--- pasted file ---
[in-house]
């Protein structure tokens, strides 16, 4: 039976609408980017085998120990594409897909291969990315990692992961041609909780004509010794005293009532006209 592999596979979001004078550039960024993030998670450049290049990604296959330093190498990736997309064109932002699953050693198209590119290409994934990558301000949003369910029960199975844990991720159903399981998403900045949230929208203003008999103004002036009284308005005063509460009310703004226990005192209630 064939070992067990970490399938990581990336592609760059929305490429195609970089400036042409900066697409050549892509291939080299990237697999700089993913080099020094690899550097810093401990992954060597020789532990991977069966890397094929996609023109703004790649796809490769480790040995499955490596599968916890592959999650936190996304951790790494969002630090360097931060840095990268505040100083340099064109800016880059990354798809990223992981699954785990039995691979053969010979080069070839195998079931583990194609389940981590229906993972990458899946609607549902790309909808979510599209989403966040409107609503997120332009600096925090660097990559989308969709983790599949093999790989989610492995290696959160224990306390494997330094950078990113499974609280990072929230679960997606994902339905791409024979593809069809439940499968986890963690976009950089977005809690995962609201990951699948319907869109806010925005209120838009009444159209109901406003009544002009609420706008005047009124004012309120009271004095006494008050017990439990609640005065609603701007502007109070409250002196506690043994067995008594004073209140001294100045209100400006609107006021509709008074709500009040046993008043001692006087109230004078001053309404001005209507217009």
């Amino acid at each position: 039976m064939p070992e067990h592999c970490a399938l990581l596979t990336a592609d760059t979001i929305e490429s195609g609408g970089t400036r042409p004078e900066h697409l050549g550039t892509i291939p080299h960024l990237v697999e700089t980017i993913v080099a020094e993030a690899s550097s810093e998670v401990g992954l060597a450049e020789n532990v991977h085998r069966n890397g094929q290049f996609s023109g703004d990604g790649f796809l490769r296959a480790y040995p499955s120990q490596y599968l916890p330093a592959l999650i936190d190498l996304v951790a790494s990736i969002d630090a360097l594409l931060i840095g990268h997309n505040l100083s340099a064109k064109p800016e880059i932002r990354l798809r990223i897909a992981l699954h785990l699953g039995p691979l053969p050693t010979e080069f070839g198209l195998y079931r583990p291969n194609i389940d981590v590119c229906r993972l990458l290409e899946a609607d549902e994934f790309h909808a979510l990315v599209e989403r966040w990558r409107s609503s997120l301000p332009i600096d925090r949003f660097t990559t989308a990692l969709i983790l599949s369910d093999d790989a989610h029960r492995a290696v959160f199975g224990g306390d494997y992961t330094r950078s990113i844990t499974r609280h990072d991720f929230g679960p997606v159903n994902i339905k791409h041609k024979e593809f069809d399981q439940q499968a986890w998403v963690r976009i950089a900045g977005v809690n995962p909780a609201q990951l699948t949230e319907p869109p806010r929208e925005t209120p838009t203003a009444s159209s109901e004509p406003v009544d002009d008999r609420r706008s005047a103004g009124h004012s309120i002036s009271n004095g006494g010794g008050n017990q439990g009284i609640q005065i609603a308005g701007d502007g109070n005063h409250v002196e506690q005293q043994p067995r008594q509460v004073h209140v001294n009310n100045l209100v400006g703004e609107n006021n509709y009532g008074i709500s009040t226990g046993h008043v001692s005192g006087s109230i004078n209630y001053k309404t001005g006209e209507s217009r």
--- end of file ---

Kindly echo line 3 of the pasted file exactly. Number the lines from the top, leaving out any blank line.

């Amino acid at each position: 039976m064939p070992e067990h592999c970490a399938l990581l596979t990336a592609d760059t979001i929305e490429s195609g609408g970089t400036r042409p004078e900066h697409l050549g550039t892509i291939p080299h960024l990237v697999e700089t980017i993913v080099a020094e993030a690899s550097s810093e998670v401990g992954l060597a450049e020789n532990v991977h085998r069966n890397g094929q290049f996609s023109g703004d990604g790649f796809l490769r296959a480790y040995p499955s120990q490596y599968l916890p330093a592959l999650i936190d190498l996304v951790a790494s990736i969002d630090a360097l594409l931060i840095g990268h997309n505040l100083s340099a064109k064109p800016e880059i932002r990354l798809r990223i897909a992981l699954h785990l699953g039995p691979l053969p050693t010979e080069f070839g198209l195998y079931r583990p291969n194609i389940d981590v590119c229906r993972l990458l290409e899946a609607d549902e994934f790309h909808a979510l990315v599209e989403r966040w990558r409107s609503s997120l301000p332009i600096d925090r949003f660097t990559t989308a990692l969709i983790l599949s369910d093999d790989a989610h029960r492995a290696v959160f199975g224990g306390d494997y992961t330094r950078s990113i844990t499974r609280h990072d991720f929230g679960p997606v159903n994902i339905k791409h041609k024979e593809f069809d399981q439940q499968a986890w998403v963690r976009i950089a900045g977005v809690n995962p909780a609201q990951l699948t949230e319907p869109p806010r929208e925005t209120p838009t203003a009444s159209s109901e004509p406003v009544d002009d008999r609420r706008s005047a103004g009124h004012s309120i002036s009271n004095g006494g010794g008050n017990q439990g009284i609640q005065i609603a308005g701007d502007g109070n005063h409250v002196e506690q005293q043994p067995r008594q509460v004073h209140v001294n009310n100045l209100v400006g703004e609107n006021n509709y009532g008074i709500s009040t226990g046993h008043v001692s005192g006087s109230i004078n209630y001053k309404t001005g006209e209507s217009r």